The 48-year-old believes that terming the Hindi film industry as Bollywood has led to the loss of its identity. "We were never Bollywood. We have lost our identity. We are the Hindi film industry and I have a lot of pride in that because great masters here have made great movies."
"It always angers me when I am called 'Bollywood'. People talk like that all over the world because it's easier for them to identify, but people in the country referring to it that way is disappointing," Rakeysh told in an interview.
Even though all his movies have starred Bollywood actors and 'Rang De Basanti' was a huge commercial hit, the director says it was not a typical mainstream film.
"It did well at the box office and became a blockbuster but the film was not designed like that. 'Rang De Basanti' is not a Bollywood film," he said. His documentary, titled 'Bollywood: The Greatest Love Story Ever Told', is his attempt to recognise why Hindi films are termed so by people.
"I was getting fed up with the idea of being called 'Bollywood'. The irony of the title is that I named the documentary 'Bollywood'. I thought of going down this route to find out where is Bollywood. The process behind the documentary started like that," said Rakeysh.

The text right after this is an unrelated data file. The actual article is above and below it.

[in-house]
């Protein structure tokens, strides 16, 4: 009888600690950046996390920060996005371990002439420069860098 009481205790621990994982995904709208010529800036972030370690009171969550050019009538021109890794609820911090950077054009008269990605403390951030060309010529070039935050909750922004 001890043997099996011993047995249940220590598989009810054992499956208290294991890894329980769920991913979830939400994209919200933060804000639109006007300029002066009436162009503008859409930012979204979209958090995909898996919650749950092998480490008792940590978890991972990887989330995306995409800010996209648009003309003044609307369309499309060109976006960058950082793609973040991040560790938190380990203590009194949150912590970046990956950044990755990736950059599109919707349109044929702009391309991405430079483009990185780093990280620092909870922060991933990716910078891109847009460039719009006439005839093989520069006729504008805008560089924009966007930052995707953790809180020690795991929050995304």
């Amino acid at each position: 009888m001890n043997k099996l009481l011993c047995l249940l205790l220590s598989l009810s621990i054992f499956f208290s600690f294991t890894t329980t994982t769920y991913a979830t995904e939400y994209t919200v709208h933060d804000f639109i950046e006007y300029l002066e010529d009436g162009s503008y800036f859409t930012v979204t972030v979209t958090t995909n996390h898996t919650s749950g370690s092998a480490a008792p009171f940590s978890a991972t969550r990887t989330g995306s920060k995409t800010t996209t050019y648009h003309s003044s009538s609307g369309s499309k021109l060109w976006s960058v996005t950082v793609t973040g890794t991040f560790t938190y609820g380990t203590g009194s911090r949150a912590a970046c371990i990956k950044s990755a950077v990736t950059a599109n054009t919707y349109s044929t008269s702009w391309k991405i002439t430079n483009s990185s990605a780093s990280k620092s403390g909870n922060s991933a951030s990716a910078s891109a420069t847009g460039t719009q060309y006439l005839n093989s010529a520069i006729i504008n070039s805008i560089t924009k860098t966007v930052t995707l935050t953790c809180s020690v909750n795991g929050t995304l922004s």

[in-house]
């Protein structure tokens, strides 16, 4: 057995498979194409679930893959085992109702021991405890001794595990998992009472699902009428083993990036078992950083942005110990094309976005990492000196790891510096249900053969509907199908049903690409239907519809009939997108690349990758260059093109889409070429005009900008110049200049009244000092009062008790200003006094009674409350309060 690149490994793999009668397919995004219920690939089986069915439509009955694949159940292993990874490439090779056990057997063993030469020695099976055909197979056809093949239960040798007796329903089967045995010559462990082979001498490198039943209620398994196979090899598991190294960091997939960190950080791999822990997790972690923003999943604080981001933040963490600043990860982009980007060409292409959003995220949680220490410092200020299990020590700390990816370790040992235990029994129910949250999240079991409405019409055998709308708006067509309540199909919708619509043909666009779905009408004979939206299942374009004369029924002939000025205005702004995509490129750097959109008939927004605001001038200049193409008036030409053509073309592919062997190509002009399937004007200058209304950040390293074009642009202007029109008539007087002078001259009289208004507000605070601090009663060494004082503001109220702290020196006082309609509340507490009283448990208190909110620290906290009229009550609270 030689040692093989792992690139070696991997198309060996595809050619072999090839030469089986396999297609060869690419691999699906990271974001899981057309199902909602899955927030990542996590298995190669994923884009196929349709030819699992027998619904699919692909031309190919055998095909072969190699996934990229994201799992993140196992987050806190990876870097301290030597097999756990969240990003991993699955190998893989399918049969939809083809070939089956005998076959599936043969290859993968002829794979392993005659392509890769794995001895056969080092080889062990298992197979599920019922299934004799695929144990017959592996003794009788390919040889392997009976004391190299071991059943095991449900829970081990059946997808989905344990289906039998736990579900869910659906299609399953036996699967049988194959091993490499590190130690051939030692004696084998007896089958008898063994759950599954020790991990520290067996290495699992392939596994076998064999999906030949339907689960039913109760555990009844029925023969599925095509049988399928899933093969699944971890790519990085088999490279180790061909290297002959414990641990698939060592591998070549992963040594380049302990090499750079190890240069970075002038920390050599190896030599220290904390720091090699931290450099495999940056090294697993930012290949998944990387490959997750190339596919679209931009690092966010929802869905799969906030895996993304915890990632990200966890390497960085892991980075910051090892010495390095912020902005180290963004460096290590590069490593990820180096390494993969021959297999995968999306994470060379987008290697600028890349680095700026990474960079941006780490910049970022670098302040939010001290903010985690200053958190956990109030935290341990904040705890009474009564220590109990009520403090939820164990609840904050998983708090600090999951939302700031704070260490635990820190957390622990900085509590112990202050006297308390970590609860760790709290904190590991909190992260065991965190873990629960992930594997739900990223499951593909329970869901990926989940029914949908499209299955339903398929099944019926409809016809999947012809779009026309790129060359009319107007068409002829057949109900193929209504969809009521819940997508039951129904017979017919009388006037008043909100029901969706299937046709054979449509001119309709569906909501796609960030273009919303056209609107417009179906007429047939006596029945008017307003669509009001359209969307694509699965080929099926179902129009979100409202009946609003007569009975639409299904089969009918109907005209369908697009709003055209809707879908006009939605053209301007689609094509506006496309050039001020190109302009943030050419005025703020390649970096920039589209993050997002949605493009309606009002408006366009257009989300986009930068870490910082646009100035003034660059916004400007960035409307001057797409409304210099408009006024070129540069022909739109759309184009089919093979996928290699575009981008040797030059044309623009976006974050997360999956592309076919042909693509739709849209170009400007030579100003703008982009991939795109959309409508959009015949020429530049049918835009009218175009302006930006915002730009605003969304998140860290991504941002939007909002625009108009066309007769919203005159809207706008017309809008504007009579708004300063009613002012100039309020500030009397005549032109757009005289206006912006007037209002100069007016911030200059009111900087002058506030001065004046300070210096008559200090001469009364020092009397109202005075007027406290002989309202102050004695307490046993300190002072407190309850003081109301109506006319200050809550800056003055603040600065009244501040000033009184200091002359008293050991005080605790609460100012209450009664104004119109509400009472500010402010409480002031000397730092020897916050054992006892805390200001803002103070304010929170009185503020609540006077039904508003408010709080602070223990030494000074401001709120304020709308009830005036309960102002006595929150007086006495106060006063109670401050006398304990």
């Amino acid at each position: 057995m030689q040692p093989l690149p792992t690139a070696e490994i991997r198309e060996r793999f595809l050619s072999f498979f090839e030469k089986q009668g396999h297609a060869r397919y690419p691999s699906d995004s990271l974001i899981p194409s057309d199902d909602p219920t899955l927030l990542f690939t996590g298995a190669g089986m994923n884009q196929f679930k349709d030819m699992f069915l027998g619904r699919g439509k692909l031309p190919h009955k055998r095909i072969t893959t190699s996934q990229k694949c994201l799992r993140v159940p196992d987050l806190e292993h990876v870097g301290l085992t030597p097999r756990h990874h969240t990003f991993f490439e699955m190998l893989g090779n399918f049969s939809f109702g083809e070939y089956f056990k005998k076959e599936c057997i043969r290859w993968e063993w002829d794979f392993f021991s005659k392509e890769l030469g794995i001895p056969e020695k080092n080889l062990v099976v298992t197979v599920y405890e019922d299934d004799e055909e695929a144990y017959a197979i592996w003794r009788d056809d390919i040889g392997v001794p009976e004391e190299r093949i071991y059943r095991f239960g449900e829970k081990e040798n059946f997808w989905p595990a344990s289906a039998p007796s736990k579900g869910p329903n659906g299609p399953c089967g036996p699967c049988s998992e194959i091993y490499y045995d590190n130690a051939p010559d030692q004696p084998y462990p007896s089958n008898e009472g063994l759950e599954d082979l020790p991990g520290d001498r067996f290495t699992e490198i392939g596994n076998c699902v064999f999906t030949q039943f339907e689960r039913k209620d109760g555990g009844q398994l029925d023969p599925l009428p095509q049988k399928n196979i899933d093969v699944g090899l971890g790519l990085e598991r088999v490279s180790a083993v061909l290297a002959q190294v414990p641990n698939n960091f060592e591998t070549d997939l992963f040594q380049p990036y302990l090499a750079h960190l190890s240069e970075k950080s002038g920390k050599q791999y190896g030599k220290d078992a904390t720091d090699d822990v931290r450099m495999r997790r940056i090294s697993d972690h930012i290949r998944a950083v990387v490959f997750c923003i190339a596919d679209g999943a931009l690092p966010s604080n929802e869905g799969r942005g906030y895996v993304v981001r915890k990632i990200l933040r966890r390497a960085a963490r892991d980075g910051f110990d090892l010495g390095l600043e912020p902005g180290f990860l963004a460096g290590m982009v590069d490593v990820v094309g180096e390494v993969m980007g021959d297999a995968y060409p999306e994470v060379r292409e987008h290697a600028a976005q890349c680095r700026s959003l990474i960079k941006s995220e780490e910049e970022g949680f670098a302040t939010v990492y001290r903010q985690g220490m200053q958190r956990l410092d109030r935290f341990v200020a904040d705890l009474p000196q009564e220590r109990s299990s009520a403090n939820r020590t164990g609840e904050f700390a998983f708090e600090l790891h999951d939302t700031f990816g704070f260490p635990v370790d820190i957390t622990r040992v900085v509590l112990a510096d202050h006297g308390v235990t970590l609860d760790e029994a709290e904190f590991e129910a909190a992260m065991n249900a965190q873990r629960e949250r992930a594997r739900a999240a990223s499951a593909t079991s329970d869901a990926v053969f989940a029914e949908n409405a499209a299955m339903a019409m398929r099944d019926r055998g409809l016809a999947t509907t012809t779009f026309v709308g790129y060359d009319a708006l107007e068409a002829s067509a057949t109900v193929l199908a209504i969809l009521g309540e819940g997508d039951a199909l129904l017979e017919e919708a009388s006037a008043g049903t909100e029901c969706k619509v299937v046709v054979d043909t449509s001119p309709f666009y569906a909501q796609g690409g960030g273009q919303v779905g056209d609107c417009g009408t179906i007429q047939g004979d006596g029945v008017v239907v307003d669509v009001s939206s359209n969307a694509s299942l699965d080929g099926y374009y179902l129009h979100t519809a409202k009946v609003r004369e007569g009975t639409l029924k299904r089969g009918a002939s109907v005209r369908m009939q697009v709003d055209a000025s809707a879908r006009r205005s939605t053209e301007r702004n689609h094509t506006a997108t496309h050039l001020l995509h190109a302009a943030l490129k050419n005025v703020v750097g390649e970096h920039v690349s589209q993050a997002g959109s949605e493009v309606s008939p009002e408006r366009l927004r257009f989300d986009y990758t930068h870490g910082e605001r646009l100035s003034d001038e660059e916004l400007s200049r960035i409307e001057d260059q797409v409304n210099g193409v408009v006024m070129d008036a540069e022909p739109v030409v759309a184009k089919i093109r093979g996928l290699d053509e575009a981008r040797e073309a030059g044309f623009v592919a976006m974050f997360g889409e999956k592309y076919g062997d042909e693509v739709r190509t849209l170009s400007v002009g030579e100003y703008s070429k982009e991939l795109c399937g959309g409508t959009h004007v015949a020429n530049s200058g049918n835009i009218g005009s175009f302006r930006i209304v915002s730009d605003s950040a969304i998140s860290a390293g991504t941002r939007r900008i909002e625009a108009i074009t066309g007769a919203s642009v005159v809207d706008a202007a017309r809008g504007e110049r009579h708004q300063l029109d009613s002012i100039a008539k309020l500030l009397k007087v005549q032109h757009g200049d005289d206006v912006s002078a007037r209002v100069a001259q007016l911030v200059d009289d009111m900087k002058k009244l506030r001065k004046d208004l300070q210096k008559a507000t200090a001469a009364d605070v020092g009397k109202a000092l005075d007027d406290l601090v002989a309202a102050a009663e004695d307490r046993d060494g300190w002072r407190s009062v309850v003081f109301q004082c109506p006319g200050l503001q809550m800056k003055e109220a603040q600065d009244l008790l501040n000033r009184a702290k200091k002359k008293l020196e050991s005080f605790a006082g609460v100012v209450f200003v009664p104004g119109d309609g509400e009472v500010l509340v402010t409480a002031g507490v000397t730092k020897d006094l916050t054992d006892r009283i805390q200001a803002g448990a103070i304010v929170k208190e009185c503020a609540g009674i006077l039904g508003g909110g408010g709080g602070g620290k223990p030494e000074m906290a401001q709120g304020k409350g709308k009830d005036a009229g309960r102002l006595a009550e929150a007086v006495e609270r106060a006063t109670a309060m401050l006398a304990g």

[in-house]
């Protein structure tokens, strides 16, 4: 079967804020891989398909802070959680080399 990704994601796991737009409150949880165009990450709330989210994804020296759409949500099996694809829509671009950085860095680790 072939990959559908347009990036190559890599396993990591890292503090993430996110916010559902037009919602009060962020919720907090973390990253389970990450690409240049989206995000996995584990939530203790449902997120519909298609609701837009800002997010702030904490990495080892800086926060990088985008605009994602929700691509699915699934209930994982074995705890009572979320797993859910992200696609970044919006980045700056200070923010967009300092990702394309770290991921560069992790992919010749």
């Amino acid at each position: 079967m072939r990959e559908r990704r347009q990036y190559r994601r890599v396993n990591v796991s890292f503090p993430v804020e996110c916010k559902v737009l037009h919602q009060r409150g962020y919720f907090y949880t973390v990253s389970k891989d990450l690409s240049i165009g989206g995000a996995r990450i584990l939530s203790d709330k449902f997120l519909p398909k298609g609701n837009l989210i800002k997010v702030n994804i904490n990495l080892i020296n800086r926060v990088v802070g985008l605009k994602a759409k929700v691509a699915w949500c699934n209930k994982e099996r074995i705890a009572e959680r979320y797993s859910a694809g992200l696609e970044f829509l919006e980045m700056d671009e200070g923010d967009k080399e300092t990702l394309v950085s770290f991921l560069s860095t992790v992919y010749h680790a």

"It is a love affair of two million people across the globe with cinema which has stood on its own, withstanding the onslaught of Hollywood." The docu-film, co-directed by Rakeysh and American filmmaker Jeff Zimbalist, identifies the various socio-political issues reflected in our films over the years.
"I wanted to show the social and economic changes our cinema has reflected. The iconic moments in cinema have always reflected a milestone of change in the country, whether it was the leaving of the British and the birth of a new nation, or the disillusionment with that nation - wars, famines which led to the birth of escapism." Rakeysh's own films have dealt with one issue or the other, be it corruption in the system in 'Rang De Basanti' or communal feuds in 'Delhi 6'.
Both films won National awards. But the director says cinema cannot bring about a change in society. "Movies can never bring in change, a change can bring in movies. The job of cinema is to entertain but when you tell a story there has to be a moral. There's a huge responsibility somewhere deep down that our stories should deliver a message," he said. "I have made anti-system movies and now I feel that there is a new order. But that will only happen if the younger generation steps into politics and the governance of the country," he added.
His documentary, which includes interviews of Hindi cinema legends like Dev Anand and Amitabh Bachchan, has been to various film festivals, including Cannes 2011. "It has been to 25 festivals and was the only Indian film to have been a part of the official selection at Cannes after 20 years. It got a great response. Since then it has gone all over the world. "It's being screened on television around the world and now we'll bring it to India. We are considering releasing it in theatres," Rakeysh said.
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